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The Low-down On Preservatives

The Low-down On Preservatives

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Learn about the ingredient that keeps your food ‘fresh’.


How many of us would actually flip over a packaging, just to read its ingredient list?


Well, the unfortunate truth is that not everyone does!


Many are guilty of buying food products based on its packaging and the company’s marketing efforts. Ask yourself, “Do you solely rely on the food label to tell you about the product instead of looking at the ingredients list?”


For example, words such as “sugar-free”, “contains real meat” or “fortified with vitamins” are commonly used to promote a food product. Hence, leaving consumers to evaluate for themselves, if the product is truly what you think it is.


However, is that all that it contains?


Amidst the many ingredients listed, one common category that is found in majority of food items that you find on supermarket shelves (no matter how natural they look) are preservatives.


Most food contain preservatives to prolong shelf life and to prevent it from rotting due to bacteria, moisture and so on. Preservatives may be useful in ensuring that the food you buy does not go to waste too quickly.


However, you’ll also need to understand that not all preservatives are good for your health, nor are they all harmful.


To help you understand better about preservatives, read on to find out how preservatives affects your body.




Preservatives come in many forms and names. They play such a huge role in modern day food production. So, to help you out, we’ve named a few below including the good, bad and ugly.




This is a form of vitamin C, commonly found in fruits and vegetables. Ascorbic acid is an additive approved by the Food and Drugs Administration (FDA), United States of America and can be commonly found as an ingredient in cereals, candy and beverages.




A form of artificial sweetener commonly found in sugar-free food items. Most conventional sugar alternatives are made from aspartame. Though, there are mixed reviews on the effects of this preservative towards the human body. In previous years, it has been reported that aspartame could cause brain damage and cancer. However, the good news is, the FDA conducted further research and found that it is generally safe to be consumed.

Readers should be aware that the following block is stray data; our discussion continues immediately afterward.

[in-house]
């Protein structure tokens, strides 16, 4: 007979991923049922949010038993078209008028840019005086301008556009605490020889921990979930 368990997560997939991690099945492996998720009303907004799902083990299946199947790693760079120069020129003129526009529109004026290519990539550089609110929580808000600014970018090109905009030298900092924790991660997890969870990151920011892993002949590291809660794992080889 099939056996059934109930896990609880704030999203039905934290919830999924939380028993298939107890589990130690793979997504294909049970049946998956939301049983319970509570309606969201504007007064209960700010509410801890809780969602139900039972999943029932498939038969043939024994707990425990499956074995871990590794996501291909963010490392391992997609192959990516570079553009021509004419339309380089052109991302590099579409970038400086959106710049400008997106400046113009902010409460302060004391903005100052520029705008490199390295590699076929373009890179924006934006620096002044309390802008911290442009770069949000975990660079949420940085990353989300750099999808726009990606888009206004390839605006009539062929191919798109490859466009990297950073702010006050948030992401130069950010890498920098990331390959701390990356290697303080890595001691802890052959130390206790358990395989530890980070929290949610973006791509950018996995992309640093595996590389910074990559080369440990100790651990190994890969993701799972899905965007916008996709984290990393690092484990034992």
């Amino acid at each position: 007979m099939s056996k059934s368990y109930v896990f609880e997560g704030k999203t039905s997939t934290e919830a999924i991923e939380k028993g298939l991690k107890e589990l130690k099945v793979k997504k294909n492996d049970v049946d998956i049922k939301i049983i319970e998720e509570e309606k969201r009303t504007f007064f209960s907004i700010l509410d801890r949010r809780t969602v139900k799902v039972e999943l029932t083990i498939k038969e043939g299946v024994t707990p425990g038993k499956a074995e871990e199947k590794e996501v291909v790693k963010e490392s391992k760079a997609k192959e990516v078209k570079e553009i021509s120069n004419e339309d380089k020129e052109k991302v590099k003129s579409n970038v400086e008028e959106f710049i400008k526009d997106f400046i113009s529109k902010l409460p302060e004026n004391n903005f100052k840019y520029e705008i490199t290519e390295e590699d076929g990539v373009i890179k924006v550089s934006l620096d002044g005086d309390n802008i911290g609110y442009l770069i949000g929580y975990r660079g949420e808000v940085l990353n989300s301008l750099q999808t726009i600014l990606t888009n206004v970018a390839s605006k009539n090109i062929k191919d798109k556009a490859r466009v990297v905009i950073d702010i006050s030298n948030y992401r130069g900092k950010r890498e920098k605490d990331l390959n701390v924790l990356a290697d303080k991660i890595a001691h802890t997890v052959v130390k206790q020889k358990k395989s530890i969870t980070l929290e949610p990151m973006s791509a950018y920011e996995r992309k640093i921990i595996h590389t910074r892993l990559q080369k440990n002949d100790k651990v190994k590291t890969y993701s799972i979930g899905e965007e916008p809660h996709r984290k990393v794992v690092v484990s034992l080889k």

Ever wondered why most cold cut meat are of a pinkish or reddish hue? Well, that’s because of a preservative used to prevent spoiling called nitrate. Nitrate is commonly used to cure meat such as sausages and ham. However, this ingredient is linked to certain types of cancer. Hence, it should be avoided if possible.




Sulfite is used to prevent the discolouration of food. This preservative is commonly found in dried fruits, bottled juices, wine and pickled onions. Sulfite can cause harm to individuals with asthma or allergies when consumed in large amounts. Several studies have shown that sulfite can increase asthma symptoms after consuming food containing this preservative or inhaling sulfite fumes.




Nisin is a natural preservative, derived from the bacterium Lactococcus lactis. This preservative is used mainly for cheese, buttermilk, salad dressing and products that contain fresh poultry. Nisin’s main role is to prevent the growth of bacteria in the product. This preservative is generally categorised as safe due to its natural source.




Although some of the preservatives listed are generally labelled as safe, eating food that’s natural is still the best option to preserve your health. The key to consuming food that contain little to no preservatives is to firstly, read food labels.


Take a look at the ingredients list and how many on the list are you able to recognise or pronounce?


If the product contains ingredients that you know, that’s a step forward. On the other hand, if the product contains ingredients that you do not know or can’t pronounce, you would probably want to give it a pass.


Next, look for products that indicate ‘preservative-free’ on the packaging. Some products that market themselves as ‘natural’ or even ‘organic’ may not be 100 percent free from preservatives.


Lastly, try your very best to go fresh. Eating freshly prepared food is the best way to fuel up. Also, stay away from pre-packed and processed food as the chances of it containing preservatives are higher.

Keng Yau Chan

Keng Yau is a Malaysian-based editor & writer for YesMyWellness.com. Fitness as a career wasn't always in his first choice and in fact, he was quite an obese lad before! However, after a major health scare, Keng Yau has decided to pursue a healthy lifestyle and solidify his commitment by completing Associate Degree of Applied Fitness from Australian College of Physical Education and is also an ACE Certified Group Fitness Instructor. He has worked for major fitness centres and often volunteers in public and community health initiatives.

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